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New Security Laws for Personal Privacy

Women in cyber security

New cyber security laws have recently been proposed by the government to boost personal privacy against a range of smart devices.

The government believes that consumers will be better protected from hackers once the new legislation has been implemented. Essentially, these new laws will involve requiring digital, internet-connected product manufacturers, importers and distributors to meet reimagined standards for cyber security. And, for those businesses who don’t comply, fines of up to £10 million or 4% of global revenue will be issued.

Due to the range of “internet-connected products” the new safety standards will apply to the sale of a wide range of personal and company equipment. Indeed, the measures will aim to improve regulations on the sale of new-bought devices such as smartphones, tablets, laptops, smart TVs and wearable internet-connected products.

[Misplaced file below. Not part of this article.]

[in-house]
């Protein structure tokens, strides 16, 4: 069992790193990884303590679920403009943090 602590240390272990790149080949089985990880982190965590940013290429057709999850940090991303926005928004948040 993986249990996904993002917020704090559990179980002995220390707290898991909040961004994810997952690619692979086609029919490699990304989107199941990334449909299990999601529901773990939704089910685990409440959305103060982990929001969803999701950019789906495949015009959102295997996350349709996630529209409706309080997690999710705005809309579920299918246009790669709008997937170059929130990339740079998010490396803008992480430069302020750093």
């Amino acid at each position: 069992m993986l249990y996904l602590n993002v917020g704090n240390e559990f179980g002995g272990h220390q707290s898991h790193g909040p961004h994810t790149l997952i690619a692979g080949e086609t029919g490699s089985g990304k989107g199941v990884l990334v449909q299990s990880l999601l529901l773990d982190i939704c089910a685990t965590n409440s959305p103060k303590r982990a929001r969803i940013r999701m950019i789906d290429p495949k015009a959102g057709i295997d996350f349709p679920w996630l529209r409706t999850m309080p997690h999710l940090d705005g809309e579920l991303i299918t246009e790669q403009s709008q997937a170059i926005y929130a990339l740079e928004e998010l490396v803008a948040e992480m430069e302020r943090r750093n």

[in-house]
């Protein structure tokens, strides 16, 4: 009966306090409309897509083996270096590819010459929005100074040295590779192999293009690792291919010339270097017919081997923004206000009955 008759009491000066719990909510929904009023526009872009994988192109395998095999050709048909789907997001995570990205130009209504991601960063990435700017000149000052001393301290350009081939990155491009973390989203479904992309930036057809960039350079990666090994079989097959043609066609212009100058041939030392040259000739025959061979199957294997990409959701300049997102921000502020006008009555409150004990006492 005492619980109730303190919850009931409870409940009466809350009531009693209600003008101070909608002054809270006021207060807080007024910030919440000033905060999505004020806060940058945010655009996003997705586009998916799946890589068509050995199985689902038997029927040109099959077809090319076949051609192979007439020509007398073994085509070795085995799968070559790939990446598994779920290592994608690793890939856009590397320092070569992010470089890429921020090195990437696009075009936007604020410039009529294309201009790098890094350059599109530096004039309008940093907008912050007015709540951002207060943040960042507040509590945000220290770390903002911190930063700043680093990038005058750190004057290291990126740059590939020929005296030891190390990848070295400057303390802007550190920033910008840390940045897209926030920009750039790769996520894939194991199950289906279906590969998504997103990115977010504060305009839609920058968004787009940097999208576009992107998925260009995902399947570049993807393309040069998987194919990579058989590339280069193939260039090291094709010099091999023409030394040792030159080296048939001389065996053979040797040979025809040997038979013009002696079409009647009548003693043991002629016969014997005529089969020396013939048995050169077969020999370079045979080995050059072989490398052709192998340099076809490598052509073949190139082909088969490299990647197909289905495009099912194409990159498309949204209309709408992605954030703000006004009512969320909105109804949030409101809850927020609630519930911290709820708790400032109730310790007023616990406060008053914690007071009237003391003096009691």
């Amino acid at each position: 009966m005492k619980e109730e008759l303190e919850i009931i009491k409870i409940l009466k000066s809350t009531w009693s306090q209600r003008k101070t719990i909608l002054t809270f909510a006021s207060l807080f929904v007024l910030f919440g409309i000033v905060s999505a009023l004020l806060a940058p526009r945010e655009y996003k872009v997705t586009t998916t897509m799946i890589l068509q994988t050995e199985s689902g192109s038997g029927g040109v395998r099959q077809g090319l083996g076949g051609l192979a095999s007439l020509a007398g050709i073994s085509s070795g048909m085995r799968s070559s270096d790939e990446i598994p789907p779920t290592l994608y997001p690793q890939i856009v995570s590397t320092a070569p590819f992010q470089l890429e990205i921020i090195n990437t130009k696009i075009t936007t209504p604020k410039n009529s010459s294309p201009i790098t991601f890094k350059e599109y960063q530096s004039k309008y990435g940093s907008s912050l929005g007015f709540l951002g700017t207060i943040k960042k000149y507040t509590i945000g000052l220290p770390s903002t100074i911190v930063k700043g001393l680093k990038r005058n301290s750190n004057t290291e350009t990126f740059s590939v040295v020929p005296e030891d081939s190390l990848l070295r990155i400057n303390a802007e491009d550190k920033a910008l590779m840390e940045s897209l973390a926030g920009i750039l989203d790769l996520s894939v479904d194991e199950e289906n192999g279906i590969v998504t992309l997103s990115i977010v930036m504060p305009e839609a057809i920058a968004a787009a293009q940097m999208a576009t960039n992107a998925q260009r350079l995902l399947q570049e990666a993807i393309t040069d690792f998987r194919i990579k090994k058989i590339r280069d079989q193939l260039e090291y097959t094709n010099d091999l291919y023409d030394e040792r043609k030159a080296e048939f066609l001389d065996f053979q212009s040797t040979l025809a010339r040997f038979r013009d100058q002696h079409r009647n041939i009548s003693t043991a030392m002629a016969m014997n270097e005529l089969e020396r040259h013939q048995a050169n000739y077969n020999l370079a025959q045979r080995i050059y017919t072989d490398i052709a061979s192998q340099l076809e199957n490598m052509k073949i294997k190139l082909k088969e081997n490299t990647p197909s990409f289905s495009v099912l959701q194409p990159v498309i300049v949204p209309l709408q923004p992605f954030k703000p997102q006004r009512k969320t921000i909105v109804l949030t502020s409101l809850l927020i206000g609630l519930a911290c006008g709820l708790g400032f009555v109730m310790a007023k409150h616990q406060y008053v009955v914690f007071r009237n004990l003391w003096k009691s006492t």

Meanwhile, the new cyber security policies will also outright prevent the sale of some consumer smart products in the UK that do not meet so-called baseline security requirements.


What will it change for manufacturers?

The main impact this will have on businesses will of course be the new cyber security standards that their products will have to meet. For device-makers, this will include some of the following:

New rules on default passwords

A ban on passwords such as ‘password’ or ‘admin’ and other easy-to-guess options to be set as a default. Instead, passwords that come with new devices must be unique to the product and not resettable to any universal factory setting.

Greater transparency on security updates

The minimum amount of time that vital security updates and patches will be offered for a smart device must be disclosed to the consumer at the point of sale. If a product does not come with security updates, this information must also be passed on to the consumer.

Easier communication on system flaws

New rules ensure that manufacturers have to provide a public point of contact to make it simpler to report flaws and bugs in products.


Will the changes be a success?

In all, the new policies have the potential to improve standard cyber security protection that is provided to products universally and they also might increase public awareness of device vulnerabilities. Both of which would have positive effects moving forward.

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